Background: There is a lack of information on respiratory function and mechanics after COPD exacerbations.
Study objectives: To find their role in short-term survival and occurrence of chronic hypercapnia after these events.
Patients and interventions: Seventy-three COPD patients recovering from a recent severe exacerbation underwent evaluation of breathing pattern, breathing mechanics, lung function, and arterial blood gas levels at the time of discharge from a respiratory ICU (RICU).
Results: The 3-month mortality rate after RICU discharge was 11%. The percent of ideal body weight (%IBW) [R = 6.04; p = 0.01] and occlusion pressure (R = 5.41; p = 0.02) provided significant distinction between deceased patients and survivors; the final discriminant equation showed that %IBW was able to predict patient death or survival with an accuracy of 90%. With decreasing order of power, the ratio of inspiratory time to total breathing cycle time (Ti/Ttot) [R = 8.87; p = 0.003], pressure-time product of the inspiratory muscles (R = 7.12; p = 0.009), maximal esophageal pressure (R = 6.00; p = 0.01), esophageal pressure (R = 5.50; p = 0.02), Pao2/fraction of inspired oxygen (R = 4.72; p = 0.03), and pressure time index (PTI) [R = 4.57; p = 0.03] provided a significant distinction between hypercapnia and normocapnia at discharge. The discriminant equation, including Ti/Ttot and PTI, could correctly separate hypercapnic or normocapnic patients with an accuracy of 76%.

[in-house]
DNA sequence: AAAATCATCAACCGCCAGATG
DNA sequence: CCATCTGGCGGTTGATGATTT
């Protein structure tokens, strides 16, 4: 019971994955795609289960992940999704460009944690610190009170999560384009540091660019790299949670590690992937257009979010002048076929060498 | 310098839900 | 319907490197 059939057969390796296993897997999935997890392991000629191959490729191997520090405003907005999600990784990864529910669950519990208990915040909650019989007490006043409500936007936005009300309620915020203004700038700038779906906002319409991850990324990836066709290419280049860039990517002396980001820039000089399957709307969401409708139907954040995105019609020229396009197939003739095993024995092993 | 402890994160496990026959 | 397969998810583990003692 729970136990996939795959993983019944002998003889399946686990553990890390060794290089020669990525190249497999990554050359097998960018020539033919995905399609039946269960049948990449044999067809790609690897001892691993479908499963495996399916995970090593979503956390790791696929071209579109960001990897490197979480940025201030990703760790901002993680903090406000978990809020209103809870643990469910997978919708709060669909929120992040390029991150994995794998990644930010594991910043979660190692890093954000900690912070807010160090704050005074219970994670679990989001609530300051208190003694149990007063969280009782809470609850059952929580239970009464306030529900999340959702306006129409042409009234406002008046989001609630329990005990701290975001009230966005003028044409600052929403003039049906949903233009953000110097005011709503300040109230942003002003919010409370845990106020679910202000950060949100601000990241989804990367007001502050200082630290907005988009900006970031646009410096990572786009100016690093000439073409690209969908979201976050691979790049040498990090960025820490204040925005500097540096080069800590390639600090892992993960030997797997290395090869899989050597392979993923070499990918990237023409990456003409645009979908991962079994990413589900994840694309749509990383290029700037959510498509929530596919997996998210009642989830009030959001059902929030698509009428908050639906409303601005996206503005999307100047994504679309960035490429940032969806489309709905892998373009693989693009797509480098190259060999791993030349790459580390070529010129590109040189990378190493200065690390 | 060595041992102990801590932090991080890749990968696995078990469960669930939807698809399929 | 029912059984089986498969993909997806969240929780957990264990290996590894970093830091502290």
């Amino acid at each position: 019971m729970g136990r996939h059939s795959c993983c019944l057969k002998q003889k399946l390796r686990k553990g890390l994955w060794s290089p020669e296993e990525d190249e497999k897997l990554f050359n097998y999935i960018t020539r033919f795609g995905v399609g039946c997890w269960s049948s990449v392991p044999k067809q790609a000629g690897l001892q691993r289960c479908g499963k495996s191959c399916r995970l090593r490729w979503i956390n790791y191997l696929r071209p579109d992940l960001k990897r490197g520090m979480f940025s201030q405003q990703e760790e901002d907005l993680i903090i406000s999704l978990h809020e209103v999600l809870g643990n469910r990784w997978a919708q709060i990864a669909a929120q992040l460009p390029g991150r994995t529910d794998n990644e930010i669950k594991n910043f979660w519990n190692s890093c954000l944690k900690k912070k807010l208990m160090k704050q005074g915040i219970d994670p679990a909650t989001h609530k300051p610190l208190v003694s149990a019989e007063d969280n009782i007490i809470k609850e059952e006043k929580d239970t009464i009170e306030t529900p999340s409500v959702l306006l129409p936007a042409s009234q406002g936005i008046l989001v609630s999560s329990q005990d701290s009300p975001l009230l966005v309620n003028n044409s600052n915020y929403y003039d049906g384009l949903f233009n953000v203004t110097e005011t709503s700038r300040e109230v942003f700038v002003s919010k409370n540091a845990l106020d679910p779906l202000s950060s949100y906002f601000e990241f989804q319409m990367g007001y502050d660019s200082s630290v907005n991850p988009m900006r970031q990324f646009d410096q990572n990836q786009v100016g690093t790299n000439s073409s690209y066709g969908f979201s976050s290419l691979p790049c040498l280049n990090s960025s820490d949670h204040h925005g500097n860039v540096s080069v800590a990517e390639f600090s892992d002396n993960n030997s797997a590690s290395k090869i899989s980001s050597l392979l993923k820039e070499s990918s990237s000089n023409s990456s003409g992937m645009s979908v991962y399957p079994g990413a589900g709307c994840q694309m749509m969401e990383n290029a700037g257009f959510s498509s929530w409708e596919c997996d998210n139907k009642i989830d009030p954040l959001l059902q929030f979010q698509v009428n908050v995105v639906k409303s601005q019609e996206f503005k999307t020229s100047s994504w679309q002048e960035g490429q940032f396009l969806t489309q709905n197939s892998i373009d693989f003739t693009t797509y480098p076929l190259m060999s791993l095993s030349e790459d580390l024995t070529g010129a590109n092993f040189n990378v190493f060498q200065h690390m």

Conclusions: In COPD patients who are recovering from a severe exacerbation, hypercapnia is strongly related to inspiratory muscle work, strength, and breathing pattern; and only body weight predicts short-term survival.